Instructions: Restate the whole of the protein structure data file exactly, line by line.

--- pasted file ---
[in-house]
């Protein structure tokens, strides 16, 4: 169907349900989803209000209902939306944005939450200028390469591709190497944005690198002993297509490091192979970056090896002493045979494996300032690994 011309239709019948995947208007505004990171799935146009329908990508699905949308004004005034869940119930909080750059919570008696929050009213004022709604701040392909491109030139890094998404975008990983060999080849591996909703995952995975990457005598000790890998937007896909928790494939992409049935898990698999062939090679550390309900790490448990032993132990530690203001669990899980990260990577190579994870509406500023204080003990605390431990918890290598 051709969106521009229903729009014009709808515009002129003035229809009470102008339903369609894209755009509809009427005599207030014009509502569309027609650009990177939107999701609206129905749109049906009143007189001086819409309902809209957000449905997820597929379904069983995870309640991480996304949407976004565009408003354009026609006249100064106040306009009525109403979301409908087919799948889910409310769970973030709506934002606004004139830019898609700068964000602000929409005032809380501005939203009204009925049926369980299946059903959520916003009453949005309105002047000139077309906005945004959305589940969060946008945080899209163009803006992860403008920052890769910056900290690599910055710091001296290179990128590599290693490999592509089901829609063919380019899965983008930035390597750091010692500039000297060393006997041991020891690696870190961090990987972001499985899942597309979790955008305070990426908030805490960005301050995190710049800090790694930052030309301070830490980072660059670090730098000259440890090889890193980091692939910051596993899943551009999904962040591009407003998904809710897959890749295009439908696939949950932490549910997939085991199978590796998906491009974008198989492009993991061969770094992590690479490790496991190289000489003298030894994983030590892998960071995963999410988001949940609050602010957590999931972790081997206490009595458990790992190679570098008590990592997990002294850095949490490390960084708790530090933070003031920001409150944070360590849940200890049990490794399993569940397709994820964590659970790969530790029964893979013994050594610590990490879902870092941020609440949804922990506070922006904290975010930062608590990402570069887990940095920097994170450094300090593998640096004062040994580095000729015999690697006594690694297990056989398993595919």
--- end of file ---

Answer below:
[in-house]
């Protein structure tokens, strides 16, 4: 169907349900989803209000209902939306944005939450200028390469591709190497944005690198002993297509490091192979970056090896002493045979494996300032690994 011309239709019948995947208007505004990171799935146009329908990508699905949308004004005034869940119930909080750059919570008696929050009213004022709604701040392909491109030139890094998404975008990983060999080849591996909703995952995975990457005598000790890998937007896909928790494939992409049935898990698999062939090679550390309900790490448990032993132990530690203001669990899980990260990577190579994870509406500023204080003990605390431990918890290598 051709969106521009229903729009014009709808515009002129003035229809009470102008339903369609894209755009509809009427005599207030014009509502569309027609650009990177939107999701609206129905749109049906009143007189001086819409309902809209957000449905997820597929379904069983995870309640991480996304949407976004565009408003354009026609006249100064106040306009009525109403979301409908087919799948889910409310769970973030709506934002606004004139830019898609700068964000602000929409005032809380501005939203009204009925049926369980299946059903959520916003009453949005309105002047000139077309906005945004959305589940969060946008945080899209163009803006992860403008920052890769910056900290690599910055710091001296290179990128590599290693490999592509089901829609063919380019899965983008930035390597750091010692500039000297060393006997041991020891690696870190961090990987972001499985899942597309979790955008305070990426908030805490960005301050995190710049800090790694930052030309301070830490980072660059670090730098000259440890090889890193980091692939910051596993899943551009999904962040591009407003998904809710897959890749295009439908696939949950932490549910997939085991199978590796998906491009974008198989492009993991061969770094992590690479490790496991190289000489003298030894994983030590892998960071995963999410988001949940609050602010957590999931972790081997206490009595458990790992190679570098008590990592997990002294850095949490490390960084708790530090933070003031920001409150944070360590849940200890049990490794399993569940397709994820964590659970790969530790029964893979013994050594610590990490879902870092941020609440949804922990506070922006904290975010930062608590990402570069887990940095920097994170450094300090593998640096004062040994580095000729015999690697006594690694297990056989398993595919």